If you’re conducting business in multiple work states, you can count on the fact that you’ll have to deal with more challenges than a single-state employer. This is especially important when it comes to compliance; you need to be sure you are following the employment laws at both the federal and state level for every state you have employees in. (To add another layer of complexity, when federal and state standards are different, generally the rule that provides the greater benefit will apply.)
In this article, we examine four common — but tricky — areas of employer compliance you should be aware of (and what to do about them).
1. Minimum wage
Under the Fair Labor Standards Act (FLSA), the current federal minimum wage is $7.25 per hour, but the FLSA does not supersede any state or local laws that may have a higher minimum wage. Therefore, if a state or municipality has a minimum wage that is higher than the federal minimum, employers are obligated to pay the higher rate to employees working in those states. Currently, 29 states and the District of Columbia have minimum wages higher than the federal minimum wage.
2. Overtime rules
Under federal law, employers must pay nonexempt workers time and a-half for all hours worked beyond 40 in a workweek. However, some states have more strict overtime requirements than the federal FLSA.
States also have specific overtime rules. For example, in California, employers must pay overtime premiums to nonexempt workers for any hours worked beyond eight in a day. California workers also must be paid double time after working 12 hours in a day, or in excess of eight hours on any seventh consecutive work day in a work week. In other words, California employees must be paid time and a-half for the first eight hours on the seventh consecutive day of work in a work week, and receive double time for hours worked beyond eight.
In Colorado, a time-and-a-half daily overtime premium starts after the 12th hour worked.
Compliance with FLSA overtime rules is necessary for all companies, but unfortunately, the rules can be complex and difficult to understand. We recommend doing as much research as you can to identify your requirements and ensure you’re properly classifying your employees; companies that have been audited and found in violation of FLSA guidelines face enormous penalties.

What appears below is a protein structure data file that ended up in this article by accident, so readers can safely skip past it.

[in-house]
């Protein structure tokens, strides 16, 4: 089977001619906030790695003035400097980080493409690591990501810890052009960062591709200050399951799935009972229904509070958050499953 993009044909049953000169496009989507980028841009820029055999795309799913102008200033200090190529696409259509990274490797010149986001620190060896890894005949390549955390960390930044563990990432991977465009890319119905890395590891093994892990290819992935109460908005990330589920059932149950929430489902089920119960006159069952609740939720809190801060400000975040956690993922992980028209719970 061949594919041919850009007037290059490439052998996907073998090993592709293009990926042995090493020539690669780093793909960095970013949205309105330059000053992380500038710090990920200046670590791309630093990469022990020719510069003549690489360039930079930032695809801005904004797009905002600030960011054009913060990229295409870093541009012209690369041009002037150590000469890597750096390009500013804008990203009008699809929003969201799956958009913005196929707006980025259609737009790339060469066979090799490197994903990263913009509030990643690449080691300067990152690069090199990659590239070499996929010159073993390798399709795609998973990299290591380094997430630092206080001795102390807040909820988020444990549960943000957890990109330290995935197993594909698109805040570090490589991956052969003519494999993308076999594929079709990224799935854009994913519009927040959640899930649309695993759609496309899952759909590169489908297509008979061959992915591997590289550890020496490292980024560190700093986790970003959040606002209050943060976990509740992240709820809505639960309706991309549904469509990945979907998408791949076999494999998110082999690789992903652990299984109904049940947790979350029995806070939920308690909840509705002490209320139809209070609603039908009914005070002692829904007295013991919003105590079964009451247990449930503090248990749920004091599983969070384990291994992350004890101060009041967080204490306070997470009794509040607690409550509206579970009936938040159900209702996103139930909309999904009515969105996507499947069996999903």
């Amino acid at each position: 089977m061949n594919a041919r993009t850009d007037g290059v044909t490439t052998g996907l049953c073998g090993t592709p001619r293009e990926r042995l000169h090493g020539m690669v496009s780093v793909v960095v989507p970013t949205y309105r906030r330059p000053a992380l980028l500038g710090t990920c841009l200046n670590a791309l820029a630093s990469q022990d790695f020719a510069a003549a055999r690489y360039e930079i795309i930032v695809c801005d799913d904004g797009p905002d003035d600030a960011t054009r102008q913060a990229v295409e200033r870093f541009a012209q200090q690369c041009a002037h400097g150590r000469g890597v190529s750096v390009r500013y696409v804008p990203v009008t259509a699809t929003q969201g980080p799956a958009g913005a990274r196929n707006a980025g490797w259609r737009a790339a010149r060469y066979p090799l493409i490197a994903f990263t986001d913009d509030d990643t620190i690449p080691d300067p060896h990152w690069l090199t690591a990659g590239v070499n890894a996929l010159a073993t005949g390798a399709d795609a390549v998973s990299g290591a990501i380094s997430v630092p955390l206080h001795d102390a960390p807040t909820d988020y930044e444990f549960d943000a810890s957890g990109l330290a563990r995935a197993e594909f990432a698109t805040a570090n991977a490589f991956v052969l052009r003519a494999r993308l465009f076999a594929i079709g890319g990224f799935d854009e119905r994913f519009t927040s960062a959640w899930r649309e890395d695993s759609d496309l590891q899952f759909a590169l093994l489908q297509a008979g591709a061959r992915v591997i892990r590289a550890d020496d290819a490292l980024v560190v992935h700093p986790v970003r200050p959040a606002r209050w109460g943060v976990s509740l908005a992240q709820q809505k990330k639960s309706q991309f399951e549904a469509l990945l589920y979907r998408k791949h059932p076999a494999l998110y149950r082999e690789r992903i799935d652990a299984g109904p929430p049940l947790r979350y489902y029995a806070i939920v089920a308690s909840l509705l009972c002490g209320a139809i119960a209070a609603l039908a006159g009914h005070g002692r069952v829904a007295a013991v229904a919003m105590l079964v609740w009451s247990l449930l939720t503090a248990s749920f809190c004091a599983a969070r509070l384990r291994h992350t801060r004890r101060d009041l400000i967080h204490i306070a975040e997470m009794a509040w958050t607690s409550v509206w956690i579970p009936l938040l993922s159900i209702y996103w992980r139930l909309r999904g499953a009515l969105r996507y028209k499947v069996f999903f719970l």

The pay minimums are changing to determine who is and isn’t exempt from overtime. See “DOL Proposes New OT Pay Threshold Affecting 1.3 Million More Workers.”
Consider how large a penalty could be if you had a number of employees classified as exempt, who should have been paid overtime, over the course of a few years. You would owe back wages (at time and a half) to the employees, and the penalties and interest on the taxes you should have paid could be enough to sink your company. You can learn more about classification and compliance in the following articles:
- Employer compliance must-do’s for every small business
- Understanding FLSA classification types
- The potential risk of misclassifying employees under FLSA
3. Out-of-state employees
When you have employees who live in one state and work in another, things can get a little complicated. Employers will need to decide which state applies for unemployment wage reporting and income tax withholding purposes. In some cases, the state in which you report unemployment wages may be different than the state in which you base the income tax withholding.
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In most situations, you pay unemployment taxes and withhold state income tax based on the state in which the employee works, unless there is a reciprocal agreement between the states. A reciprocal agreement allows residents of one state to work in other neighboring states without having to file nonresident state tax returns there. Several states have reciprocal agreements with others, but not all.
If an employee is a resident of one state but performs services in another, and there is no reciprocal agreement, employers must consider the laws of both states. If the employer has a business connection (nexus) with the state where the employee resides, the employer is subject to the laws of that state, and they may be required to withhold that state’s income tax in addition to the tax for the state in which the employee is working.
Because we are a New England-based PEO, we often encounter clients from Massachusetts: Massachusetts does not have any reciprocal agreements with neighboring states; employers there must withhold Massachusetts income tax from all wages earned within the state regardless of where the employee lives.
4. Payday requirements
Other labor laws that may vary from one state to another are payday requirements, frequency of payments and final wage payments.
This article was first published on the GenesisHR SolutionsGenesisHR Solutions blog.